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I have to reason whether silica or alumina would be a better choice of stationary phase for separating a mixture of pyridine and cyclohexanone with column chromatography.

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I would expect both pyridine and cyclohexanone to be slightly polar (silica because it has the $Si(OH)$ groups and alumina I suppose because it has a metal attached to highly electronegative Oxygen), but the main difference I'm getting between the two is that pyridine (according to Wikipedia) is considered to be slightly basic, whereas cyclohexanone is neither really acidic or basic. So I suppose alumina is somehow a proton acceptor?

Another Google search shows that pyridine has a $pK_b \approx 8$, which doesn't seem particularly basic to me, but I suppose it's enough.

My intuition would tell me that since alumina is basic it would be best for separating basic pyridine from non-acidic/basic cyclohexanone. But I'm having some confusion wrapping my head around about why using an acidic or basic stationary phase would be helpful (or perhaps it's not helpful and I'm heading on the wrong track -- but even then I'm confused in justifying how it wouldn't be helpful). This brings me to my questions:

  1. How would having an acidic or basic stationary phase be useful for chromatography? Chromatography, as I understand it, relies in things adsorbing and sticking to the stationary phase for different retention times, whereas acid/base properties just have to do with proton transfer. If alumina is a basic stationary phase, I suppose it could be accepting protons from the solution -- but how it would this lead it to adsorb and retain one of pyridine vs cyclohexanone stronger? I would guess that maybe having a protonated stationary phase leads to the basic compound (pyridine) competing for those protons on alumina and somehow the pyridine ends up stuck to the stationary phase where all the protons are ... but I'm not sure if this would be logical.
  2. How does pH of the stationary phase affect the quality of separation? Retailers seem to be selling alumina stationary phases in various pH ranges: pH 6-7.5 (called neutral); pH 4-5.5 (called acidc...); pH 8-9.5 (called basic). How could the pH range which the alumina is kept affect its separation properties? I'm thinking of things in a "Henderson-Hasselbalch amino-acid titration way," but I suppose alumina may be more protonated at lower pHs than higher ones ... does this affect it's separation properties?
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  • $\begingroup$ See if this helps: dynamicadsorbents.com/alumina/what-is-alumina $\endgroup$
    – AChem
    Sep 29, 2022 at 1:25
  • $\begingroup$ @Achem The source says "active sites used for separation consist of acidic alumina ions, basic oxide ions and polar Al-OH groups" but also says " the hydroxyl groups at the surface are responsible for the selective retention of adsorbed materials." $\endgroup$ Sep 29, 2022 at 13:28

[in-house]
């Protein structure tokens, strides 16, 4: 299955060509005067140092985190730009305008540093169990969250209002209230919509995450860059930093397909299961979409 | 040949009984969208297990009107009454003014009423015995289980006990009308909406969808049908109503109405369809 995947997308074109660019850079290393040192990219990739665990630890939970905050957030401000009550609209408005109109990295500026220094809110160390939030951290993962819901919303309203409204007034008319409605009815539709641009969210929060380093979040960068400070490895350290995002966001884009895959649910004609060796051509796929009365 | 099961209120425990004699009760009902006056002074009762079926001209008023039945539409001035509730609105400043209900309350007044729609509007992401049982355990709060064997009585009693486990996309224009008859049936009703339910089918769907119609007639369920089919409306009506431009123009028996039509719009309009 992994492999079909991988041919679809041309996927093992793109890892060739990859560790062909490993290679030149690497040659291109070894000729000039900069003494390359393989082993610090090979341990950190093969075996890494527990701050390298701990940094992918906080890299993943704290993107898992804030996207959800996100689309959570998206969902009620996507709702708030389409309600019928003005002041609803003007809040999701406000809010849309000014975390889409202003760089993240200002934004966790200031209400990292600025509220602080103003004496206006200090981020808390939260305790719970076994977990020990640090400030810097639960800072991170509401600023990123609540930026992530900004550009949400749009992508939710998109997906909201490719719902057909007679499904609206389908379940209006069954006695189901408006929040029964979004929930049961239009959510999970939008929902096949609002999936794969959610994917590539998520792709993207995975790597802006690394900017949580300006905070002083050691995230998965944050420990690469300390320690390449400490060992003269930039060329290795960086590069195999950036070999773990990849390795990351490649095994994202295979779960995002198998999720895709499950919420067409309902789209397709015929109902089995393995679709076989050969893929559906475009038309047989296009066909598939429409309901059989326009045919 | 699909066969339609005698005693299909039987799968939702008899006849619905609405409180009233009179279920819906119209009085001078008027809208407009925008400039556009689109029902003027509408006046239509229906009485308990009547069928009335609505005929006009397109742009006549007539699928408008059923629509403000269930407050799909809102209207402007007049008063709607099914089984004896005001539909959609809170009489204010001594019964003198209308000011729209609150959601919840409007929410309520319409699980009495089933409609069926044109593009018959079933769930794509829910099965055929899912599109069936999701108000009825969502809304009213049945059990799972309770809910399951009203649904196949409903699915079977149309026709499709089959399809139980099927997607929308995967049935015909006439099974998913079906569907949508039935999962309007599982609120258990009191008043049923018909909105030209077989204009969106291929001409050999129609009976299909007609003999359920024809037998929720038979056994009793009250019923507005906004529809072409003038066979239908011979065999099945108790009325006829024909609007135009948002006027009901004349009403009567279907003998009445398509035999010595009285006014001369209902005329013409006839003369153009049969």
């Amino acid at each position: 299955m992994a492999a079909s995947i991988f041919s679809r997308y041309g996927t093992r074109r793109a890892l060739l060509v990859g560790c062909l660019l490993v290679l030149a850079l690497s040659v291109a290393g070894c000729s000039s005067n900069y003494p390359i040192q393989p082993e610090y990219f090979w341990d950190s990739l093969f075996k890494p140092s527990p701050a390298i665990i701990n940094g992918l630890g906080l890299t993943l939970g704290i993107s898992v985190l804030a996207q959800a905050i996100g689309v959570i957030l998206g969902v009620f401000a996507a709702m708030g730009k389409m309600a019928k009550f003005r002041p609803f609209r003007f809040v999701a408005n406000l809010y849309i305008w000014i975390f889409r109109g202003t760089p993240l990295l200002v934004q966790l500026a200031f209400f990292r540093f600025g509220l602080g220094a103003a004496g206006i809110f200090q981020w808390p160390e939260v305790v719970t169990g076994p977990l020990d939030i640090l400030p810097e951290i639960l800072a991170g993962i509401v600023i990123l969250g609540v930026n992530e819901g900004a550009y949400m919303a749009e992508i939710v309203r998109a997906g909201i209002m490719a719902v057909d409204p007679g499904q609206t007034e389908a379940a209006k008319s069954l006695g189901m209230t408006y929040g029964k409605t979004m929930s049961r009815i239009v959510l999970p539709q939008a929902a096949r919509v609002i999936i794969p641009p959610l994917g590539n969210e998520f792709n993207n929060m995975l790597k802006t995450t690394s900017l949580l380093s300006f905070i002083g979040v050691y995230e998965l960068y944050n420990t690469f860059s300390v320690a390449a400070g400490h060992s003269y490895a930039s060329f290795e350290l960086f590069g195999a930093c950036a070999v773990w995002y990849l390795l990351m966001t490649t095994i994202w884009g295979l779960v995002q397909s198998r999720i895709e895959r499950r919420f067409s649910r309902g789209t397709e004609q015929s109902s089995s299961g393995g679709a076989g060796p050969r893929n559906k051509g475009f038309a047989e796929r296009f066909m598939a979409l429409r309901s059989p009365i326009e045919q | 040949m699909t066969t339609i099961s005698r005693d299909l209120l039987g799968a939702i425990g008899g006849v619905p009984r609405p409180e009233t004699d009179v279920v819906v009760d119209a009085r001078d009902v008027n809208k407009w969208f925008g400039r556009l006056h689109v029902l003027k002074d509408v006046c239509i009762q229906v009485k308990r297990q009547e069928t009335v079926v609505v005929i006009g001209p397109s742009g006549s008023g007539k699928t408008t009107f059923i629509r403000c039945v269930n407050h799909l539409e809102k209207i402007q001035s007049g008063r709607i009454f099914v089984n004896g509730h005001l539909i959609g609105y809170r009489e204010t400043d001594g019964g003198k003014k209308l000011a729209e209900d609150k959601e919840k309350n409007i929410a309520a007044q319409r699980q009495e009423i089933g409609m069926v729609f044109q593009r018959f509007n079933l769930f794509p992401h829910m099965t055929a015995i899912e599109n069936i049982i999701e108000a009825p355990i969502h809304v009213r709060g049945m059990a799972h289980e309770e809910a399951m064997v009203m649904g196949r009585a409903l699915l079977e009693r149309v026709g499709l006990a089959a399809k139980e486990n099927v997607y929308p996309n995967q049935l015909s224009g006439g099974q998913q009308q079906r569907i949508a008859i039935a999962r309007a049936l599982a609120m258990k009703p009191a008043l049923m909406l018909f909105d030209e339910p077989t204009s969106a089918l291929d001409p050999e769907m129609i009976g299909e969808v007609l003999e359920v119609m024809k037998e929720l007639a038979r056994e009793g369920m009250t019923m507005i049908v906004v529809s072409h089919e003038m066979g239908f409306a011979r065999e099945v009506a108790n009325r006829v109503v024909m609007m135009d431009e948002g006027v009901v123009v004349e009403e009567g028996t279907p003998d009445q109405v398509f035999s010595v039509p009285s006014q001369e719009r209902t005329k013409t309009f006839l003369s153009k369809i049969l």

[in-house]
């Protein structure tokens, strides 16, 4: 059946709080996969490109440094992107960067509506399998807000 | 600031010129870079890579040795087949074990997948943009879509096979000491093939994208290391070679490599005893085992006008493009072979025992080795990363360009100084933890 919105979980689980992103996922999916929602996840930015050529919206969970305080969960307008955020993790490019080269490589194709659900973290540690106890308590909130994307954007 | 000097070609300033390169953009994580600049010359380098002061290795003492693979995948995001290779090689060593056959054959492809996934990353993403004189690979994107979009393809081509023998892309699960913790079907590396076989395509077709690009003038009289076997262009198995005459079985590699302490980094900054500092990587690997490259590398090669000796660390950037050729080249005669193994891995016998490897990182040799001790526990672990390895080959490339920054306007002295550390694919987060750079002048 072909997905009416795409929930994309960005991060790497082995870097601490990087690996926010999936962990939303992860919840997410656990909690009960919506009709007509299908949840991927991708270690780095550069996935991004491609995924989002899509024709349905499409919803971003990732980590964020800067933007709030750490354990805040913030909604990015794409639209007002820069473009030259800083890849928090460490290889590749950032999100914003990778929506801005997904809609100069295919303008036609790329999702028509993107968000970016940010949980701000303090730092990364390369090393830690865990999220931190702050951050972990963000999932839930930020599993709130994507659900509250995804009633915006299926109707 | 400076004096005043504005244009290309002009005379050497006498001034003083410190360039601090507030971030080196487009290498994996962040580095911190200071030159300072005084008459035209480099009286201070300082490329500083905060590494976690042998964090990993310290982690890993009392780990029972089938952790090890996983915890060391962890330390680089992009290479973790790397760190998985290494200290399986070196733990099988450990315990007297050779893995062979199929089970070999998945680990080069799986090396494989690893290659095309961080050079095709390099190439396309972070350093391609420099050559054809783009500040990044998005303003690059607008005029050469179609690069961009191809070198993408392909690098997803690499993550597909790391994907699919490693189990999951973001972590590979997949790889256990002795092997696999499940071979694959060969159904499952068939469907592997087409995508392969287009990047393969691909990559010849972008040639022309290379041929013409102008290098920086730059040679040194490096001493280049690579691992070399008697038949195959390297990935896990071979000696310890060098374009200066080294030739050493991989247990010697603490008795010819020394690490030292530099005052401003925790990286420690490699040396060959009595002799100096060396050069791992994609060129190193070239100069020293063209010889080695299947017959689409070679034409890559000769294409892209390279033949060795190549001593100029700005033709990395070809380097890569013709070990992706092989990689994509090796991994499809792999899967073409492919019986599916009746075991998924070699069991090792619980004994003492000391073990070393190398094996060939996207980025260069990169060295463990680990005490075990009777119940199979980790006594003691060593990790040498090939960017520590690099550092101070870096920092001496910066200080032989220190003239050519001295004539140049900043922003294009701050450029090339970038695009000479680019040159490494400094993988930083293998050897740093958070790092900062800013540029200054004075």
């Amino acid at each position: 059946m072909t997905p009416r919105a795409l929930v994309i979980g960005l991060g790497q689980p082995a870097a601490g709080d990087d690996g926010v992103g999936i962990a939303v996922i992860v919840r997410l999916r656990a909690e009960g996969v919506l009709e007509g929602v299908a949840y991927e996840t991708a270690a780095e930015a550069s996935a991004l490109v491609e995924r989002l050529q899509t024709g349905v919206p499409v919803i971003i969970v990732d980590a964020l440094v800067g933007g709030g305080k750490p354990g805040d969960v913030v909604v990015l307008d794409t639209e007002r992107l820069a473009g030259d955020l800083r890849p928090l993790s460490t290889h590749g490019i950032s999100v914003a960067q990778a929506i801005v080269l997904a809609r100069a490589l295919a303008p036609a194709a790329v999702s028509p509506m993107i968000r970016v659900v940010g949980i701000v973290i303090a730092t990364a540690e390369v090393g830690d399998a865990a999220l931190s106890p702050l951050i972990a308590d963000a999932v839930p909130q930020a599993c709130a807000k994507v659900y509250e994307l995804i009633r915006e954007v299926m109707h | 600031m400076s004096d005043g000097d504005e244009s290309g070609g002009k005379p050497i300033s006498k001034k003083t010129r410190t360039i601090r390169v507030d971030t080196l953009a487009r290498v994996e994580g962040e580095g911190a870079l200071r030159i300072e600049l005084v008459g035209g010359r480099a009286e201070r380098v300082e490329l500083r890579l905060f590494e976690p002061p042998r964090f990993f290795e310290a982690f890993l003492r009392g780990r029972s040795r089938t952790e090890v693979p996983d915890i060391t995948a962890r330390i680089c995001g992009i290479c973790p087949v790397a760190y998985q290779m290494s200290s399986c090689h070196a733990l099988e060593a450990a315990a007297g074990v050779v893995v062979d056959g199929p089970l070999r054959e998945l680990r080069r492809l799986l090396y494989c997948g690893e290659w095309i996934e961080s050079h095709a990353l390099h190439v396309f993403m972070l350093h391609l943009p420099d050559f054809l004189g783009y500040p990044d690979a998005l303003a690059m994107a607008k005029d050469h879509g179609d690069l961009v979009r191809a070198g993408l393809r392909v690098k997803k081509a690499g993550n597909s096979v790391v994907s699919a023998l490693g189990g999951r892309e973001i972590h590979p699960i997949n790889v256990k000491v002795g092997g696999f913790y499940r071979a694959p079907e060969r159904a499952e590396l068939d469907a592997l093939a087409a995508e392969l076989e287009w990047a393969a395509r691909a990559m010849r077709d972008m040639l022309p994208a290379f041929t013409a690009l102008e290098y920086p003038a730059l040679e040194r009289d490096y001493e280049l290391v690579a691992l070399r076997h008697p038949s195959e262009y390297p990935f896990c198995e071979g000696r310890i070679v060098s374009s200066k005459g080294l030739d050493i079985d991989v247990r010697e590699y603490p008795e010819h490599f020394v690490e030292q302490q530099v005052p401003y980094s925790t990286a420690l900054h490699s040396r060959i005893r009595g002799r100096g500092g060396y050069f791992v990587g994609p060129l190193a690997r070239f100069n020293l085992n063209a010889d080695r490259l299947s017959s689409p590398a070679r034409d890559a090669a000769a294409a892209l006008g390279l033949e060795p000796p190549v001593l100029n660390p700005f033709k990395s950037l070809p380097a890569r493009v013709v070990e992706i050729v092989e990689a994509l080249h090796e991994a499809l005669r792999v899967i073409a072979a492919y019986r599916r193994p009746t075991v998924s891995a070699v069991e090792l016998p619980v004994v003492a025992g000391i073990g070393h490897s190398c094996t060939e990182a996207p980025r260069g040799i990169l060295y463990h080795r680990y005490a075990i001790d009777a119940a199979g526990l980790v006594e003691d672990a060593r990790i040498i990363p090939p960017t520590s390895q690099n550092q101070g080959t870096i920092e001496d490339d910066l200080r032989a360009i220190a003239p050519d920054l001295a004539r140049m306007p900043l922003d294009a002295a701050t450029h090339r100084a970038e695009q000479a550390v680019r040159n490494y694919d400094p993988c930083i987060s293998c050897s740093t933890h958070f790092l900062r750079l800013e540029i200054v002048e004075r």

• $\begingroup$ The latter statement implies alumina's OH groups are responsible for separation quality. But how do the acid/basic properties of alumina affect its separations of other acidic/basic compounds (if that is the case at all). What's the "mechanism" for how acid/base properties would help a stationary phase? That's what I'm confused on because I don't understand how proton transfer leads to adsorption. $\endgroup$ Sep 29, 2022 at 13:32
  • $\begingroup$ "Retailers seem to be selling alumina stationary phases in various pH ranges: pH 6-7.5 (called neutral); pH 4-5.5 (called acidc...); pH 8-9.5 (called basic). " That rings my absurd detector. What the heck is that even supposed to mean in such a solid? $\endgroup$
    – Mithoron
    Sep 29, 2022 at 20:49
  • $\begingroup$ @Mithoron I really don't know. It confused me as well which was part of the reason I asked here to get some more information. You can look at the hyperlinks and investigate if you wish. $\endgroup$ Sep 29, 2022 at 23:22

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pH of alumina

Alumina for chromatography is not "just" simple aluminum oxide. It is made by heating aluminum oxide particles in a carbon dioxide stream at very high temperatures:

When aluminum hydroxide is screened for particle size and heated in a carbon dioxide stream at about 900°C, it is converted to individual particles of aluminum oxide that are coated with a thin layer of aluminum oxycarbonate (with the approximate formula: $\ce{Al2(OH)5]2CO3@H2O}$. The alumina particles are between 70-290 mesh (50-200 mm), and most are "approximately 150 mesh". Water content and alkalinity are then adjusted by washing with dilute acids.

So the high-temperature (900 °C!) treatment with $\ce{CO2}$ alkalizes the alumina surface by forming "aluminum oxycarbonate". These alkaline surface groups can be removed by washing with acid. Without washing, the alumina will give a basic pH on addition to water.

Why is this useful for chromatography?

Altering the proton affinity of the solid (aka stationary) phase in chromatography can alter the way it interacts with analytes. I'd suppose that since pyridine is a weak base, it exists in most solutions in equilibrium with some amount, perhaps a very small one, of pyridinum ion, and that these pyridinium ions would interact much more strongly with a basic surface than would non-ionic species.

However, it's worth noting the same document I excerpted above cautions against using basic alumina with ketones like acetone. It can cause polymerization reactions. Whether the same thing happens to your cyclohexanone may be concentration dependent.

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